According to press reports, the MoD is refusing to comply with the Information Commissioner's ruling that they should release details of the 500 civil servants employed to promote British arms exports because “they could be harassed by pacifists”.
Well, it's no wonder really. Everyone must have noticed those marauding hordes of militant pacifists, flaunting their white poppies, giving out leaflets about Gandhi, even trying to sell copies of Peace News - they're so intimidating.
But for something really frightening, did you see that political demo the other day by pinstriped businessmen, over the extradition of some of their mates to the USA? It's time to revive the old Stop the City demos from years back, in expectation of support rather than abuse from the office windows this time round.
Silence in court
It's true what people say about judges being out of touch - look at the ruling in the Critical Mass court case [see cover story]. The judiciary are so behind the times that some of them still think that citizens should be allowed to hang onto a few of those quaint old historic British freedoms that foreigners get told about.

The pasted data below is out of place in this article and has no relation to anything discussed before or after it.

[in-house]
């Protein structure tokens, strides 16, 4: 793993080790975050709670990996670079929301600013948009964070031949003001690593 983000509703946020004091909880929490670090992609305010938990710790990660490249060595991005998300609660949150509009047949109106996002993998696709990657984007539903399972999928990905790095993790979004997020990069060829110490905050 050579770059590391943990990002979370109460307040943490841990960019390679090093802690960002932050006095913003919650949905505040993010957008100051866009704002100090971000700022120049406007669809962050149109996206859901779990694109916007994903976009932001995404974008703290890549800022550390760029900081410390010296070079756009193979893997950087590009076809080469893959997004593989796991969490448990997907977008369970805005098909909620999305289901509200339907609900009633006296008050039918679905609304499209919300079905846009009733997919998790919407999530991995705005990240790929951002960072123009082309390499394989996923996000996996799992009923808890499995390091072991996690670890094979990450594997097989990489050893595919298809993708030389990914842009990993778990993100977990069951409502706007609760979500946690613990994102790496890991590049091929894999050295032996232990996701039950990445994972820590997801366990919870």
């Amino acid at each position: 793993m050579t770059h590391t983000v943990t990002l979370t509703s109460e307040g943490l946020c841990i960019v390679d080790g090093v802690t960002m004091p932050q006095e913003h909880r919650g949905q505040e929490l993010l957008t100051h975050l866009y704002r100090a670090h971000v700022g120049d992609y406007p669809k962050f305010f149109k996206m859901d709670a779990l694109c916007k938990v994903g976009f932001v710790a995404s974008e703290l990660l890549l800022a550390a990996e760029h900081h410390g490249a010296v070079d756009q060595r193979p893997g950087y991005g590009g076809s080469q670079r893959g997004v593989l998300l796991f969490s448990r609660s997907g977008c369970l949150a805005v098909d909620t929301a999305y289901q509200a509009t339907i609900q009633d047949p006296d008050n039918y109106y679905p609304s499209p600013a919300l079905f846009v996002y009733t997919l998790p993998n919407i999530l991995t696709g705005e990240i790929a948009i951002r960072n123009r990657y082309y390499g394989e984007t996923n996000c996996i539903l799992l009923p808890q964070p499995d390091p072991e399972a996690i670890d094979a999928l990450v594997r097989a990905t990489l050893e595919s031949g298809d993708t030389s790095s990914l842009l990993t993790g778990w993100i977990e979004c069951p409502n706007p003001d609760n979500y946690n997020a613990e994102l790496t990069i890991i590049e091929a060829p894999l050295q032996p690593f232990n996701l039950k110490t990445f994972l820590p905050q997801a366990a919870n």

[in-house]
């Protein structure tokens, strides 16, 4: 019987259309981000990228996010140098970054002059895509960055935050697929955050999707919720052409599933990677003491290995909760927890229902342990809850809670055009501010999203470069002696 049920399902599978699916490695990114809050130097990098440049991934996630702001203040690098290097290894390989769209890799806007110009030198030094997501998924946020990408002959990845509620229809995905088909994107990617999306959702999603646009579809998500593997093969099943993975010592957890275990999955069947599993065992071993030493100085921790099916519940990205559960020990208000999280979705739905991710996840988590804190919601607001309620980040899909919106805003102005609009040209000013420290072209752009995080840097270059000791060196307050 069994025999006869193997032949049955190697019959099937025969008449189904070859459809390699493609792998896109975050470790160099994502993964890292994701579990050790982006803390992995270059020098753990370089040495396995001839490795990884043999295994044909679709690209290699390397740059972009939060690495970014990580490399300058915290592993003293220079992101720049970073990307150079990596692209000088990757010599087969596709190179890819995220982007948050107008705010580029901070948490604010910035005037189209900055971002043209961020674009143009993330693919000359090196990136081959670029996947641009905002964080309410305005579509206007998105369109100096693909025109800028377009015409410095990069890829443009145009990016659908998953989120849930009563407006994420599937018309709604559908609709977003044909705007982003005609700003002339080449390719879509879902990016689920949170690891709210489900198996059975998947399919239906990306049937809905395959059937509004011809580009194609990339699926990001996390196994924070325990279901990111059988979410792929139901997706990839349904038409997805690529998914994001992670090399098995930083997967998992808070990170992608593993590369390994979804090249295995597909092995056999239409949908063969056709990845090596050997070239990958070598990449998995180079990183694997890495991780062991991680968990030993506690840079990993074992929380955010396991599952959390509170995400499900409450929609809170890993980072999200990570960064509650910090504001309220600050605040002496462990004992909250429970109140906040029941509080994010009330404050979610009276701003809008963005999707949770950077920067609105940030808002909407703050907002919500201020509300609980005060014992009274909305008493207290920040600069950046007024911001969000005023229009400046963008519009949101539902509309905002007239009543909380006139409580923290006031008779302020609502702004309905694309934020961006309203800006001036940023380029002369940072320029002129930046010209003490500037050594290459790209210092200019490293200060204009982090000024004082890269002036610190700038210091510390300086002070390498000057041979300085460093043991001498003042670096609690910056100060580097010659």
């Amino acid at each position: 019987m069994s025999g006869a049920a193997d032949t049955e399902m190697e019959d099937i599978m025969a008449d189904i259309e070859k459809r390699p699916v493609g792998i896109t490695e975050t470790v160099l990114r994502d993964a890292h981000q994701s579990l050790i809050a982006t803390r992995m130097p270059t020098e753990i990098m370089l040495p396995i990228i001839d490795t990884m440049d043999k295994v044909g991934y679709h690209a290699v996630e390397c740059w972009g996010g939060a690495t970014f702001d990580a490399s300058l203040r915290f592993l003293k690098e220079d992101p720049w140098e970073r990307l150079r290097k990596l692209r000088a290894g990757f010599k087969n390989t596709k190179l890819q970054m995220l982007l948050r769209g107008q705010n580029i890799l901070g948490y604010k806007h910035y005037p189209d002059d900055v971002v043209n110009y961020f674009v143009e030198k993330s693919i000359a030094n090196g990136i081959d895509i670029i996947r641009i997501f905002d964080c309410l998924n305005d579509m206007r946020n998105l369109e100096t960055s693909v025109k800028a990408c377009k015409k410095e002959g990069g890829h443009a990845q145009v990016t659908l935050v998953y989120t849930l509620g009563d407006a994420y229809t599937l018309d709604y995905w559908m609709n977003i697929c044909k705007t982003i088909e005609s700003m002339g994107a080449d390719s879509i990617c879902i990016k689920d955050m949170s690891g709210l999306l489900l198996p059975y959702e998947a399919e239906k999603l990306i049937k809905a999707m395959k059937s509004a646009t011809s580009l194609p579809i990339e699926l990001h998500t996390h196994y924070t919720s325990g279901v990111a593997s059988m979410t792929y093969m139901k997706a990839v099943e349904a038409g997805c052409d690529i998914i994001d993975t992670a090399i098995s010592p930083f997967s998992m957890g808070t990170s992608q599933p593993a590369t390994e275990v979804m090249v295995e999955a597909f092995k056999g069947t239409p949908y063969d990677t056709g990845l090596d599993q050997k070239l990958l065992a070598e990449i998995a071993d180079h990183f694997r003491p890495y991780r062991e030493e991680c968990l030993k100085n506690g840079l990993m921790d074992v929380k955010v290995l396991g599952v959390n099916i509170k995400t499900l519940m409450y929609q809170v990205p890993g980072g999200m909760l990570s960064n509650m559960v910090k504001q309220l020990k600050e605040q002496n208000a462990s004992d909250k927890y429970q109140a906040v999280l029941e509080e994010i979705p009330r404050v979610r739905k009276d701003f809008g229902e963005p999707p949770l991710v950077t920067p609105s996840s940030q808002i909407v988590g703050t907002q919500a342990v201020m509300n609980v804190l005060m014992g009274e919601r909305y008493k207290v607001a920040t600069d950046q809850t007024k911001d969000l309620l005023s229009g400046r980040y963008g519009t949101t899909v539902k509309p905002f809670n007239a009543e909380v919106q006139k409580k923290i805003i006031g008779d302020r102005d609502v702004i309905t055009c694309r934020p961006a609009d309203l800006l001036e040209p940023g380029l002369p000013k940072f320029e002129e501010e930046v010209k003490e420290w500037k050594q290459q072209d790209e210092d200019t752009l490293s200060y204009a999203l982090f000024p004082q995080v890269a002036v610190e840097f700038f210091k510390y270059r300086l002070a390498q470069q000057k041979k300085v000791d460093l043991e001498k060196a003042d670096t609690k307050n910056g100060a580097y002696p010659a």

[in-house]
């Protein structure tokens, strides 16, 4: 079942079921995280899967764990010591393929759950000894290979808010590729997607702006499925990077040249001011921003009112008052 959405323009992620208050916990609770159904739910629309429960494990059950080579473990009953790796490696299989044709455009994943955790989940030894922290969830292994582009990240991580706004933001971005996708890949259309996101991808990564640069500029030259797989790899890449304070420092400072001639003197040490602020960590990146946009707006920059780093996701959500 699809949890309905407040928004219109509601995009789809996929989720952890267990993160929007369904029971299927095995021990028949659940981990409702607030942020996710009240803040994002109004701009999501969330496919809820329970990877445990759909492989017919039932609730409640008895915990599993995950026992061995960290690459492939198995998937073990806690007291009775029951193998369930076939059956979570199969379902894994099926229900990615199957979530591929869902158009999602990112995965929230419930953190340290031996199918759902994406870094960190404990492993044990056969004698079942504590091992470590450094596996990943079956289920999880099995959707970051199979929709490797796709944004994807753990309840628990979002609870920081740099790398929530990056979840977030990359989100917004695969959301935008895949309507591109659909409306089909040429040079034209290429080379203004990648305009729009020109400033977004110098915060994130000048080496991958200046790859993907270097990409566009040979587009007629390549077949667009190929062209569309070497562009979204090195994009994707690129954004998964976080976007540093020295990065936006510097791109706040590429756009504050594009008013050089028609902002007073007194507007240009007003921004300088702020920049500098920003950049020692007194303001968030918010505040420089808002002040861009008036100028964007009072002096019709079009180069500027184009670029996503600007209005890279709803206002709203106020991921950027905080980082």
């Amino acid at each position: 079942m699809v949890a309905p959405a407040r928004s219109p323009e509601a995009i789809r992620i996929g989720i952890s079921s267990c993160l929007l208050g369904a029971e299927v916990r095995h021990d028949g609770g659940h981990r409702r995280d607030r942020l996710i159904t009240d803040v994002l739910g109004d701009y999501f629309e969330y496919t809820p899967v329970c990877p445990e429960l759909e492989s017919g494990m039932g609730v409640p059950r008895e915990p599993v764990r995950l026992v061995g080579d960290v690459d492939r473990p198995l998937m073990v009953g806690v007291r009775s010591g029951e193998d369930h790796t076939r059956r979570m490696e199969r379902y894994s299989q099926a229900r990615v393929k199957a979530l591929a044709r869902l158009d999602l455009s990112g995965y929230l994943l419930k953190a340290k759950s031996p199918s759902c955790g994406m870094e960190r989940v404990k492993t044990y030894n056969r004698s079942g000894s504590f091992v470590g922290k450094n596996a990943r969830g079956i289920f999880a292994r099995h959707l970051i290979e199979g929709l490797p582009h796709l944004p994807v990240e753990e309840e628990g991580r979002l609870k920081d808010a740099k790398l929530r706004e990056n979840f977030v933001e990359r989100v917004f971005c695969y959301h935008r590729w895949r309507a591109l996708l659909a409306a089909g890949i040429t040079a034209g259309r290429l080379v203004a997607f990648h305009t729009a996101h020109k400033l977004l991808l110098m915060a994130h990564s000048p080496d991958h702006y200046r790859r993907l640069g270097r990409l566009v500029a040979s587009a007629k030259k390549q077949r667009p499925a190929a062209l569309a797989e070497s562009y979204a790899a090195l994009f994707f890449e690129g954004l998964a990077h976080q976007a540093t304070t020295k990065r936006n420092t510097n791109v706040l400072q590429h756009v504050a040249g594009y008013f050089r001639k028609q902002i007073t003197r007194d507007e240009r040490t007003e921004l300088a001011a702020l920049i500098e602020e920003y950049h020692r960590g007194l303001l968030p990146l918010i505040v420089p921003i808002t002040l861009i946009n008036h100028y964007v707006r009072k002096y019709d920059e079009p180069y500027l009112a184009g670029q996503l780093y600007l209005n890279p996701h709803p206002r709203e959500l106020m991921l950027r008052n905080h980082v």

And judges can also be modest. The senior judge in the CM case was Lord Justice Sedley. At the end of his judgement, there is a section which seems almost gratuitous in terms of the legal issues. Judge Sedley approvingly refers to Lord Scarman's report on the policing of the 1974 Red Lion Square demonstration (where a demonstrator was killed): Scarman spoke of reluctance to bring in laws placing prior restrictions on the exercise of a historic liberty. What the Lord Justice fails to mention, is that the lawyer representing the demonstrators at the inquiry which led to the Scarman report, who forcefully put just such views before Lord Scarman, was a then young radical barrister with a name which - if the Mole's memory is correct - rhymes with “medley”.
Quoted in the Commons
Readers of Hansard might have had a shock the other day, finding that the Peace Pledge Union was repeatedly quoted - in a Commons debate on the Armed Forces Bill - as a reliable source of information (in a way that the MoD wasn't) on the legal procedures for soldiers to assert their right to conscientiously object to continuing in their job.
This is rather a contrast to the last time - as far as The Mole can remember - that the PPU cropped up in parliament. That was back in the days of Prime Minster Thatcher, when she agreed with the then Tory MP for Salisbury that the white poppies promoted by the PPU around Remembrance time were a disgrace.
So has pacifism now become respectable? We'll have to wait for further signs. Maybe the day that PN is trusted enough to be given an advance, embargoed copy of a parliamentary Defence Committee report which slags off the MoD... Crikey! Guess what happened the other day!